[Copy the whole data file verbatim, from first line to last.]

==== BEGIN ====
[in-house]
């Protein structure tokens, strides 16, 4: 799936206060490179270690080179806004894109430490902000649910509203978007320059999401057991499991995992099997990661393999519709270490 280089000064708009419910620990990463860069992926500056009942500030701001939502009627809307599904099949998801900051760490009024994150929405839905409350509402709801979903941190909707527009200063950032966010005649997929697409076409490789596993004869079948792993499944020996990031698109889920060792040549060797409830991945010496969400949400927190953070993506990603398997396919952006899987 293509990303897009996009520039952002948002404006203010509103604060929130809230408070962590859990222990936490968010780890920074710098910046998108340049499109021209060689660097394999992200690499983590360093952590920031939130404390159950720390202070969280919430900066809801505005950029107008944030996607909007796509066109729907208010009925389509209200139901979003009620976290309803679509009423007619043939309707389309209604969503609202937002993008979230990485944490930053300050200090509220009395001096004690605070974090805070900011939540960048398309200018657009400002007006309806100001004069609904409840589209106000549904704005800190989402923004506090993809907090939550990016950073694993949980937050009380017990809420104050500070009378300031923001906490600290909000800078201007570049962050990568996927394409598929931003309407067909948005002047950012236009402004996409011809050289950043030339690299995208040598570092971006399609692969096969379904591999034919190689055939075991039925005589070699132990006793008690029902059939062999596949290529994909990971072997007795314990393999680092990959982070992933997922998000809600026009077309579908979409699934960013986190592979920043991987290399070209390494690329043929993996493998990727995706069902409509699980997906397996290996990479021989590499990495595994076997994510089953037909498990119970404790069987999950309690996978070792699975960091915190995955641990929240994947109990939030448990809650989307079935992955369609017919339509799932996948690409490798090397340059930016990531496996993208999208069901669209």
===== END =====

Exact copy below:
[in-house]
């Protein structure tokens, strides 16, 4: 799936206060490179270690080179806004894109430490902000649910509203978007320059999401057991499991995992099997990661393999519709270490 280089000064708009419910620990990463860069992926500056009942500030701001939502009627809307599904099949998801900051760490009024994150929405839905409350509402709801979903941190909707527009200063950032966010005649997929697409076409490789596993004869079948792993499944020996990031698109889920060792040549060797409830991945010496969400949400927190953070993506990603398997396919952006899987 293509990303897009996009520039952002948002404006203010509103604060929130809230408070962590859990222990936490968010780890920074710098910046998108340049499109021209060689660097394999992200690499983590360093952590920031939130404390159950720390202070969280919430900066809801505005950029107008944030996607909007796509066109729907208010009925389509209200139901979003009620976290309803679509009423007619043939309707389309209604969503609202937002993008979230990485944490930053300050200090509220009395001096004690605070974090805070900011939540960048398309200018657009400002007006309806100001004069609904409840589209106000549904704005800190989402923004506090993809907090939550990016950073694993949980937050009380017990809420104050500070009378300031923001906490600290909000800078201007570049962050990568996927394409598929931003309407067909948005002047950012236009402004996409011809050289950043030339690299995208040598570092971006399609692969096969379904591999034919190689055939075991039925005589070699132990006793008690029902059939062999596949290529994909990971072997007795314990393999680092990959982070992933997922998000809600026009077309579908979409699934960013986190592979920043991987290399070209390494690329043929993996493998990727995706069902409509699980997906397996290996990479021989590499990495595994076997994510089953037909498990119970404790069987999950309690996978070792699975960091915190995955641990929240994947109990939030448990809650989307079935992955369609017919339509799932996948690409490798090397340059930016990531496996993208999208069901669209």